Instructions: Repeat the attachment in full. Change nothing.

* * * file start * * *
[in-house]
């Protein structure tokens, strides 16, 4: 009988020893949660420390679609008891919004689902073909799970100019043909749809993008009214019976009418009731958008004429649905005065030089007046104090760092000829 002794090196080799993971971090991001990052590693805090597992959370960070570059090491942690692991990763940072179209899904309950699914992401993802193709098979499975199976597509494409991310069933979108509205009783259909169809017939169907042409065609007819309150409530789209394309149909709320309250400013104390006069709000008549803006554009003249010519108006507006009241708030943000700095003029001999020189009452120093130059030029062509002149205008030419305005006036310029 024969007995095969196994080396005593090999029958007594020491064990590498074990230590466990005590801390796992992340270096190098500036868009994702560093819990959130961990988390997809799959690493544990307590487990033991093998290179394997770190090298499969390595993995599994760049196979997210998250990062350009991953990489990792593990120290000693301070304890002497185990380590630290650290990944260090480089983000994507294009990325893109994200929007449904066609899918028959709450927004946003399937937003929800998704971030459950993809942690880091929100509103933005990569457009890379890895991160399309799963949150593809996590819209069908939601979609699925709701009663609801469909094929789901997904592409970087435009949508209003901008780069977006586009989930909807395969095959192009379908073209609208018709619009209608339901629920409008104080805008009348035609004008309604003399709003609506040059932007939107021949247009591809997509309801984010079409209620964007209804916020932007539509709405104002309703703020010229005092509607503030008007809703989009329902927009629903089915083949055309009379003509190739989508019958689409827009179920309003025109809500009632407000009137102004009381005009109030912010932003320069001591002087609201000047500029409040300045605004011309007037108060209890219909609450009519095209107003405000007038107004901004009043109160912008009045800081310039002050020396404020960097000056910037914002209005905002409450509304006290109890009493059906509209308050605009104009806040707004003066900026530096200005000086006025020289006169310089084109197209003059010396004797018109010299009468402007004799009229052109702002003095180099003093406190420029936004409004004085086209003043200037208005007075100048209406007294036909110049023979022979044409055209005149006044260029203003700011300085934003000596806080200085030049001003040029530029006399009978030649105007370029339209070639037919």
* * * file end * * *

[in-house]
């Protein structure tokens, strides 16, 4: 009988020893949660420390679609008891919004689902073909799970100019043909749809993008009214019976009418009731958008004429649905005065030089007046104090760092000829 002794090196080799993971971090991001990052590693805090597992959370960070570059090491942690692991990763940072179209899904309950699914992401993802193709098979499975199976597509494409991310069933979108509205009783259909169809017939169907042409065609007819309150409530789209394309149909709320309250400013104390006069709000008549803006554009003249010519108006507006009241708030943000700095003029001999020189009452120093130059030029062509002149205008030419305005006036310029 024969007995095969196994080396005593090999029958007594020491064990590498074990230590466990005590801390796992992340270096190098500036868009994702560093819990959130961990988390997809799959690493544990307590487990033991093998290179394997770190090298499969390595993995599994760049196979997210998250990062350009991953990489990792593990120290000693301070304890002497185990380590630290650290990944260090480089983000994507294009990325893109994200929007449904066609899918028959709450927004946003399937937003929800998704971030459950993809942690880091929100509103933005990569457009890379890895991160399309799963949150593809996590819209069908939601979609699925709701009663609801469909094929789901997904592409970087435009949508209003901008780069977006586009989930909807395969095959192009379908073209609208018709619009209608339901629920409008104080805008009348035609004008309604003399709003609506040059932007939107021949247009591809997509309801984010079409209620964007209804916020932007539509709405104002309703703020010229005092509607503030008007809703989009329902927009629903089915083949055309009379003509190739989508019958689409827009179920309003025109809500009632407000009137102004009381005009109030912010932003320069001591002087609201000047500029409040300045605004011309007037108060209890219909609450009519095209107003405000007038107004901004009043109160912008009045800081310039002050020396404020960097000056910037914002209005905002409450509304006290109890009493059906509209308050605009104009806040707004003066900026530096200005000086006025020289006169310089084109197209003059010396004797018109010299009468402007004799009229052109702002003095180099003093406190420029936004409004004085086209003043200037208005007075100048209406007294036909110049023979022979044409055209005149006044260029203003700011300085934003000596806080200085030049001003040029530029006399009978030649105007370029339209070639037919």